The dirty dozen dysfunctions
Clients often ask me to help them diagnose and solve organizational dysfunction. In my observations, here are the top 12 reasons for dysfunction:
- No healthy conflict. Most people worry about too much conflict, but my experience is that there’s too little “healthy” conflict. If executives cannot speak their mind and disagree — about issues, not people — much is lost. The good news is that there are ways to foster healthy conflict and eliminate the unhealthy variety.
- Lack of accountability. If you’ve ever taught a dog to get your paper from the driveway and not to chew your slippers, you know how to foster accountability. Have clear expectations and directions, reward good behavior and call out bad behavior. If you sit in your breakfast nook and wish with all of your might that Fido would get the paper, you’ll be disappointed.
- No clear vision and strategy. If you cannot describe where you’re going and how you’ll get there, you cannot align your troops. Smart, ambitious people who have no roadmap will try to figure out their own route, but they’ll go in different directions. People without ambition will sit in the middle of the road and go nowhere. You can’t afford either.
- Lack of trust. I once worked with an extremely talented executive, but he stabbed others in the back to suit his purposes. Eventually, no one trusted him. Building trust requires emotionally intelligent team members, but there are practices you can use as a CEO to foster trust.
- Overly controlling leadership. “How can I help?” I asked a business owner who called me a few years ago. “I can’t hire good people!” he responded. I’ve seen this numerous times: He couldn’t hire good people because he drove them away with his second guessing and controlling style. If you need to make all the decisions, admit it and do it, but realize that you’ll never build a large, healthy organization. And be prepared to work with weak people.
- Lack of clear responsibilities. Everyone deserves to know how they’ll be measured and how they can add value. The higher you go in an organization, the more ambiguous the jobs become, but, ironically, one of the responsibilities of those senior positions is to provide people with as much clarity as possible.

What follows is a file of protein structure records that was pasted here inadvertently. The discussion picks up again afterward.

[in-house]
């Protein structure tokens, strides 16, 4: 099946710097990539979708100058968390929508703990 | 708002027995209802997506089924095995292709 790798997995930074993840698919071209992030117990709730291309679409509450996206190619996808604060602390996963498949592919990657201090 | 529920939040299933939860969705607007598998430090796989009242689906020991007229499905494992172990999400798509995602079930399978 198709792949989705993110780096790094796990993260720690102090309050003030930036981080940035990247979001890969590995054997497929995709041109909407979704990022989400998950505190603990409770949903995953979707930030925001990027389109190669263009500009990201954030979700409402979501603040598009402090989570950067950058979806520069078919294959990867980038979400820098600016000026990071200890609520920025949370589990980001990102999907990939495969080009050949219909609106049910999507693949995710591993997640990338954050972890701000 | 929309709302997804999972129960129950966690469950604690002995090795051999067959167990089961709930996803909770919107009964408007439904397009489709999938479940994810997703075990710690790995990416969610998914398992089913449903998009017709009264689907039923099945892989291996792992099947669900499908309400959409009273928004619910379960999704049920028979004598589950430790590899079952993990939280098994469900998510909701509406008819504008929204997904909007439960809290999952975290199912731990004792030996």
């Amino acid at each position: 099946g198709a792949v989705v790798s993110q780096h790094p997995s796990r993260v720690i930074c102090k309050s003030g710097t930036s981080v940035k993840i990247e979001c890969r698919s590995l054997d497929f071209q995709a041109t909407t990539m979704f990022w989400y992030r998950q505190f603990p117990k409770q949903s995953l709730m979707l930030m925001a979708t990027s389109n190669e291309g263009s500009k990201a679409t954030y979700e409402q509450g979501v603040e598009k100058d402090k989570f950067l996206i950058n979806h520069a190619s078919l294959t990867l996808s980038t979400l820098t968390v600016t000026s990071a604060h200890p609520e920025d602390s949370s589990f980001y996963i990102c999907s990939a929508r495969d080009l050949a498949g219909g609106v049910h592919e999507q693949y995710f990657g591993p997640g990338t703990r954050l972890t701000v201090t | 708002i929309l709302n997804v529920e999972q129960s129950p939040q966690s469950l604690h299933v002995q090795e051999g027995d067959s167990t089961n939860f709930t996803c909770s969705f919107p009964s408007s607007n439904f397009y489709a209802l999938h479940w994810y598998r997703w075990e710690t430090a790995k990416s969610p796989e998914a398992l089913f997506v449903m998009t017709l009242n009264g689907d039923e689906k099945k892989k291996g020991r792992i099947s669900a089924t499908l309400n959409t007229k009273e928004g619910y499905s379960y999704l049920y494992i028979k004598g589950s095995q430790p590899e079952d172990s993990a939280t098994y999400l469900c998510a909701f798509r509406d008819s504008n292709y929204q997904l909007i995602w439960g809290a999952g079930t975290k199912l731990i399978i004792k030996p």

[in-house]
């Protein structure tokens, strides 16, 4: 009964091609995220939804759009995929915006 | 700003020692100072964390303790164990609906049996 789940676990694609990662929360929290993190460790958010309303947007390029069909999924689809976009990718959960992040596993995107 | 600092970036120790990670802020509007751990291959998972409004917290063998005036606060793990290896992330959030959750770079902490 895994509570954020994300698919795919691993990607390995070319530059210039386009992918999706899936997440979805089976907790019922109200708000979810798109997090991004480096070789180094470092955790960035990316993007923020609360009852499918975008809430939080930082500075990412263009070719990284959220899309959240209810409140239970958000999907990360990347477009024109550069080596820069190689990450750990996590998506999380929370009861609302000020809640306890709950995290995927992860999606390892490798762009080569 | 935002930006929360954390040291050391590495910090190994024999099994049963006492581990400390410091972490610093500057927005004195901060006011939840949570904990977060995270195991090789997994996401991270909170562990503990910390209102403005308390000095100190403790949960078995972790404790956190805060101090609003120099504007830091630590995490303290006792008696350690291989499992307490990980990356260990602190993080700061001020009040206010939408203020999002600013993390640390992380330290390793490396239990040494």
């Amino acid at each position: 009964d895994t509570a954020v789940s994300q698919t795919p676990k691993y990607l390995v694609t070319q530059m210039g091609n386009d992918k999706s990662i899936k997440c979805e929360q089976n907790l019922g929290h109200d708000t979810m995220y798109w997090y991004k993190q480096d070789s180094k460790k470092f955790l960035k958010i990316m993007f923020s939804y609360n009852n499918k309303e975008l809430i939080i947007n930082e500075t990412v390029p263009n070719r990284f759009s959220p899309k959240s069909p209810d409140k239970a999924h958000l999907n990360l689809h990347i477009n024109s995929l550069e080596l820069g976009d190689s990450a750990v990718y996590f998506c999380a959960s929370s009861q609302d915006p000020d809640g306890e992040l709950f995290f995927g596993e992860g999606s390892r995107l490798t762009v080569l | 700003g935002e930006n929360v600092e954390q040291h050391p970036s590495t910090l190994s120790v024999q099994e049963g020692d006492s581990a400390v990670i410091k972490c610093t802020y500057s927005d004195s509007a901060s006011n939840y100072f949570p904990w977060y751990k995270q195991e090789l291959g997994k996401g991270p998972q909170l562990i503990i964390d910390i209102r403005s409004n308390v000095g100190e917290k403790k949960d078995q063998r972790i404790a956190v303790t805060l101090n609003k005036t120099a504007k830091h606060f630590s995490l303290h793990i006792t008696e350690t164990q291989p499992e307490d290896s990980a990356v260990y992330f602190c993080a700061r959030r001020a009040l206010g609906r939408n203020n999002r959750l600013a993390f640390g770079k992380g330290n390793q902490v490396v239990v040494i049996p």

- Poor management practices. One way to highlight the distinction between leadership and management is to say that leadership is about dealing with change and management is about bringing order to complexity. As important as leadership is, organizations need management. And to manage, you must have well-executed systems and processes. Great ideas without management only results in chaos.
- Mixed messages from the top. When you exhort your people to build brilliant products but spend most of your time cutting costs, they’ll get the message (pinch pennies!). When you talk about the value of your team members but treat them like serfs with no autonomy, they’ll get the message (good work won’t be rewarded!). When you change priorities as often as you change underwear, they’ll get the message (this too shall pass!).
- Too many bad apples hanging on. The Jackson 5 had it wrong when they sang “One bad apple don’t spoil the whole bunch, girl!” I’ve never heard anyone say they’re too quick to fire people, but I’ve heard many times, “I should’ve done this much earlier.” One bad apple really can spoil the whole bunch if left in place long enough.
- No fun! I enjoy walking into a business for the first time and immediately getting a read on the culture. Are the workers smiling, talking with one another and moving quickly? Or are they sullen, eyes cast downward with a lack of energy and no human contact? The correlation between fun and financial success isn’t perfect, but I’ll bet on the fun organization (which can be described in several ways but must be meaningful to those who work there) most of the time.
- Misalignment between objectives and rewards. If you expect “A” but reward for “B,” you’ll likely get “B.” Notice that I didn’t say “pay” but rather “reward.” Rewards come in many forms—compensation, attention, titles, hero-status, etc. One dysfunction that I frequently see is firefighting behavior being rewarded when effective planning would have eliminated the need to fight a fire.
- Wrong person for the job. Albert Einstein might have been a brilliant scientist but I’ll bet he would have made a poor CFO! Not all skills transfer. Brilliance at ice-skating doesn’t translate to cage fighting.
How to use this list? Proactively. Build an organization void of these attributes and it will be much higher-functioning.